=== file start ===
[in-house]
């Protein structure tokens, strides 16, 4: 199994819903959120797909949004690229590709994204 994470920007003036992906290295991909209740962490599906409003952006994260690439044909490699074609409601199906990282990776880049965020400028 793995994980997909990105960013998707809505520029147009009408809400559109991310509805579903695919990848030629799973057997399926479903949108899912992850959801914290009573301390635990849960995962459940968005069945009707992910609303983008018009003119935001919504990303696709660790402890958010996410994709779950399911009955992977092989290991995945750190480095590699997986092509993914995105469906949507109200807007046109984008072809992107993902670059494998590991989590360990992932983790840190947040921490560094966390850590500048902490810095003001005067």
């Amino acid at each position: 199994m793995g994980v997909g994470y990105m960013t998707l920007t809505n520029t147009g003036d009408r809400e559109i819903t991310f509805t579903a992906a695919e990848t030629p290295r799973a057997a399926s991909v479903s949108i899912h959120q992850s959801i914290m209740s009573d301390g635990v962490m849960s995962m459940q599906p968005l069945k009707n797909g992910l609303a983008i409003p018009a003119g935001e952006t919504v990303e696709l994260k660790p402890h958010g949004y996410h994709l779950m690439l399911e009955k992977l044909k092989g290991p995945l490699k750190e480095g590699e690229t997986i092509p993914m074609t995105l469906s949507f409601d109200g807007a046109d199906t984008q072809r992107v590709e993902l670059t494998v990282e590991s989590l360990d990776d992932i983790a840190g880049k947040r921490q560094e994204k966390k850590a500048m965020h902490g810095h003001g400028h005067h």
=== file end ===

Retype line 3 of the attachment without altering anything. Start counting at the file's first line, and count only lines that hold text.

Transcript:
């Amino acid at each position: 199994m793995g994980v997909g994470y990105m960013t998707l920007t809505n520029t147009g003036d009408r809400e559109i819903t991310f509805t579903a992906a695919e990848t030629p290295r799973a057997a399926s991909v479903s949108i899912h959120q992850s959801i914290m209740s009573d301390g635990v962490m849960s995962m459940q599906p968005l069945k009707n797909g992910l609303a983008i409003p018009a003119g935001e952006t919504v990303e696709l994260k660790p402890h958010g949004y996410h994709l779950m690439l399911e009955k992977l044909k092989g290991p995945l490699k750190e480095g590699e690229t997986i092509p993914m074609t995105l469906s949507f409601d109200g807007a046109d199906t984008q072809r992107v590709e993902l670059t494998v990282e590991s989590l360990d990776d992932i983790a840190g880049k947040r921490q560094e994204k966390k850590a500048m965020h902490g810095h003001g400028h005067h």